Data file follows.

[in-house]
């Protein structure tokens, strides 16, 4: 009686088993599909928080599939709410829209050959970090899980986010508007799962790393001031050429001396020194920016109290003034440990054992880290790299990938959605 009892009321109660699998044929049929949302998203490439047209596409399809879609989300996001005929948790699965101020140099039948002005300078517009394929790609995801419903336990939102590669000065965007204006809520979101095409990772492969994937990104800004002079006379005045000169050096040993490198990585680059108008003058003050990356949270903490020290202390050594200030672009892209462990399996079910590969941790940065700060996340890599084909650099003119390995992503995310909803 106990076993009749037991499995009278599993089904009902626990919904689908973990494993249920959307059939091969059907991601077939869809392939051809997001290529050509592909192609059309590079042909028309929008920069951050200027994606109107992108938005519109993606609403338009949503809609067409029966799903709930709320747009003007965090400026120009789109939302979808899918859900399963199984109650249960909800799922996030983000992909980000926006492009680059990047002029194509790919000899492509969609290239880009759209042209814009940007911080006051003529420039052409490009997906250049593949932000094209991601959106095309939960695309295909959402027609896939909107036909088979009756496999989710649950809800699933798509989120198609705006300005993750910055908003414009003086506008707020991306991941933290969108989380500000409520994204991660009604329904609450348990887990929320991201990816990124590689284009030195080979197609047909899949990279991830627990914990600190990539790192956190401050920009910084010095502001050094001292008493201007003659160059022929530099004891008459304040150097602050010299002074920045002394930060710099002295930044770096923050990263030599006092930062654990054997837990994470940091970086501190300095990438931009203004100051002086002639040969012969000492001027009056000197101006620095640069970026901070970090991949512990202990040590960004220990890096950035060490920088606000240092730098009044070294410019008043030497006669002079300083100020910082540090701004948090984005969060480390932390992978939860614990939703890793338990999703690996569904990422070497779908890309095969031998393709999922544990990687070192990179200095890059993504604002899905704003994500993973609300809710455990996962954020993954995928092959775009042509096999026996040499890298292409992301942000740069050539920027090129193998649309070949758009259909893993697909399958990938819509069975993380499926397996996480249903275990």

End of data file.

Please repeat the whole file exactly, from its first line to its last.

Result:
[in-house]
């Protein structure tokens, strides 16, 4: 009686088993599909928080599939709410829209050959970090899980986010508007799962790393001031050429001396020194920016109290003034440990054992880290790299990938959605 009892009321109660699998044929049929949302998203490439047209596409399809879609989300996001005929948790699965101020140099039948002005300078517009394929790609995801419903336990939102590669000065965007204006809520979101095409990772492969994937990104800004002079006379005045000169050096040993490198990585680059108008003058003050990356949270903490020290202390050594200030672009892209462990399996079910590969941790940065700060996340890599084909650099003119390995992503995310909803 106990076993009749037991499995009278599993089904009902626990919904689908973990494993249920959307059939091969059907991601077939869809392939051809997001290529050509592909192609059309590079042909028309929008920069951050200027994606109107992108938005519109993606609403338009949503809609067409029966799903709930709320747009003007965090400026120009789109939302979808899918859900399963199984109650249960909800799922996030983000992909980000926006492009680059990047002029194509790919000899492509969609290239880009759209042209814009940007911080006051003529420039052409490009997906250049593949932000094209991601959106095309939960695309295909959402027609896939909107036909088979009756496999989710649950809800699933798509989120198609705006300005993750910055908003414009003086506008707020991306991941933290969108989380500000409520994204991660009604329904609450348990887990929320991201990816990124590689284009030195080979197609047909899949990279991830627990914990600190990539790192956190401050920009910084010095502001050094001292008493201007003659160059022929530099004891008459304040150097602050010299002074920045002394930060710099002295930044770096923050990263030599006092930062654990054997837990994470940091970086501190300095990438931009203004100051002086002639040969012969000492001027009056000197101006620095640069970026901070970090991949512990202990040590960004220990890096950035060490920088606000240092730098009044070294410019008043030497006669002079300083100020910082540090701004948090984005969060480390932390992978939860614990939703890793338990999703690996569904990422070497779908890309095969031998393709999922544990990687070192990179200095890059993504604002899905704003994500993973609300809710455990996962954020993954995928092959775009042509096999026996040499890298292409992301942000740069050539920027090129193998649309070949758009259909893993697909399958990938819509069975993380499926397996996480249903275990």